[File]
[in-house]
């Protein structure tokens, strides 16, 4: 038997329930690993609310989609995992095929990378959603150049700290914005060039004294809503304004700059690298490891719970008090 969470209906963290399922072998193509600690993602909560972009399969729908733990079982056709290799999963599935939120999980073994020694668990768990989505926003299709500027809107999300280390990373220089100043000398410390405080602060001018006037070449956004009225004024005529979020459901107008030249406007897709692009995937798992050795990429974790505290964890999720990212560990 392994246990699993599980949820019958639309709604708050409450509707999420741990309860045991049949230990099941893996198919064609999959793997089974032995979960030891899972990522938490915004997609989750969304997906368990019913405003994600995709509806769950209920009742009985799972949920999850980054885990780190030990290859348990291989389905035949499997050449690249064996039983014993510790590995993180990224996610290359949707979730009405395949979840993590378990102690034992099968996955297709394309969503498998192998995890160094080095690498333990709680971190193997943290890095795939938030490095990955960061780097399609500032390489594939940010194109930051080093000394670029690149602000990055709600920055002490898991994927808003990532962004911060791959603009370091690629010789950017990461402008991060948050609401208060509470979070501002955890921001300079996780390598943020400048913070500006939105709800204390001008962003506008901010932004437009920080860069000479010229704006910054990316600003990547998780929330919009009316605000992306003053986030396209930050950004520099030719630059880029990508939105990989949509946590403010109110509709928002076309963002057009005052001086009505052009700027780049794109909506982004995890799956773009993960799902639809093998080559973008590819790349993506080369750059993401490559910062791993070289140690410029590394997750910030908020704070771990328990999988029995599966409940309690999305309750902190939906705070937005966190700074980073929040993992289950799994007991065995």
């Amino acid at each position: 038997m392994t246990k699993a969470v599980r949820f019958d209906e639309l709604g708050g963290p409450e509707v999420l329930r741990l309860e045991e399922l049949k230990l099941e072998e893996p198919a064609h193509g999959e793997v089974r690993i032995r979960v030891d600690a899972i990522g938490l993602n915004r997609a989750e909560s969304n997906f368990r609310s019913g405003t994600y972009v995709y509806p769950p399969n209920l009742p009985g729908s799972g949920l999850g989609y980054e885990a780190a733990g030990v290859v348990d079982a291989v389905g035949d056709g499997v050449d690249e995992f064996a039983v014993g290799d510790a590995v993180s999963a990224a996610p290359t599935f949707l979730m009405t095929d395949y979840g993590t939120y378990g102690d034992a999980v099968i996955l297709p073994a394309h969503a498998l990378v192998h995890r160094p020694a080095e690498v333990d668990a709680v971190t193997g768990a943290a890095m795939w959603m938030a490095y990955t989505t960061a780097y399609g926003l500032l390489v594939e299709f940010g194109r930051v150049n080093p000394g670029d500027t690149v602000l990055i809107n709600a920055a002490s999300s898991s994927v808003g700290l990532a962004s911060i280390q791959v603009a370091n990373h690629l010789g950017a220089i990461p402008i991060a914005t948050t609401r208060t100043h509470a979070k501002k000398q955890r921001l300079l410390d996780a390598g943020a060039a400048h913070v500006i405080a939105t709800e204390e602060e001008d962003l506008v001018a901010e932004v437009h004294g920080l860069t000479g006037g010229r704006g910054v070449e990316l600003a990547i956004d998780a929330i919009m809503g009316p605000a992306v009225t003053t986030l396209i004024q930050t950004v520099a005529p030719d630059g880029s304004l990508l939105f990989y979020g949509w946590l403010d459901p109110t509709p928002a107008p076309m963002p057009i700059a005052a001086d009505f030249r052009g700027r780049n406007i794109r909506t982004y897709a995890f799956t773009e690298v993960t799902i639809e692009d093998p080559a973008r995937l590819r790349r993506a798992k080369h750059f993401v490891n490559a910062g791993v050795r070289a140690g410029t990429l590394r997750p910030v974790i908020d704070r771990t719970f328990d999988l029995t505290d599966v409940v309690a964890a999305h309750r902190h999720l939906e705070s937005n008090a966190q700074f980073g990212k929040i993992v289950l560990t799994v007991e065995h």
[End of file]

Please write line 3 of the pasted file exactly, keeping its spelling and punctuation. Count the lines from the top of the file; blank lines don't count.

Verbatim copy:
């Amino acid at each position: 038997m392994t246990k699993a969470v599980r949820f019958d209906e639309l709604g708050g963290p409450e509707v999420l329930r741990l309860e045991e399922l049949k230990l099941e072998e893996p198919a064609h193509g999959e793997v089974r690993i032995r979960v030891d600690a899972i990522g938490l993602n915004r997609a989750e909560s969304n997906f368990r609310s019913g405003t994600y972009v995709y509806p769950p399969n209920l009742p009985g729908s799972g949920l999850g989609y980054e885990a780190a733990g030990v290859v348990d079982a291989v389905g035949d056709g499997v050449d690249e995992f064996a039983v014993g290799d510790a590995v993180s999963a990224a996610p290359t599935f949707l979730m009405t095929d395949y979840g993590t939120y378990g102690d034992a999980v099968i996955l297709p073994a394309h969503a498998l990378v192998h995890r160094p020694a080095e690498v333990d668990a709680v971190t193997g768990a943290a890095m795939w959603m938030a490095y990955t989505t960061a780097y399609g926003l500032l390489v594939e299709f940010g194109r930051v150049n080093p000394g670029d500027t690149v602000l990055i809107n709600a920055a002490s999300s898991s994927v808003g700290l990532a962004s911060i280390q791959v603009a370091n990373h690629l010789g950017a220089i990461p402008i991060a914005t948050t609401r208060t100043h509470a979070k501002k000398q955890r921001l300079l410390d996780a390598g943020a060039a400048h913070v500006i405080a939105t709800e204390e602060e001008d962003l506008v001018a901010e932004v437009h004294g920080l860069t000479g006037g010229r704006g910054v070449e990316l600003a990547i956004d998780a929330i919009m809503g009316p605000a992306v009225t003053t986030l396209i004024q930050t950004v520099a005529p030719d630059g880029s304004l990508l939105f990989y979020g949509w946590l403010d459901p109110t509709p928002a107008p076309m963002p057009i700059a005052a001086d009505f030249r052009g700027r780049n406007i794109r909506t982004y897709a995890f799956t773009e690298v993960t799902i639809e692009d093998p080559a973008r995937l590819r790349r993506a798992k080369h750059f993401v490891n490559a910062g791993v050795r070289a140690g410029t990429l590394r997750p910030v974790i908020d704070r771990t719970f328990d999988l029995t505290d599966v409940v309690a964890a999305h309750r902190h999720l939906e705070s937005n008090a966190q700074f980073g990212k929040i993992v289950l560990t799994v007991e065995h």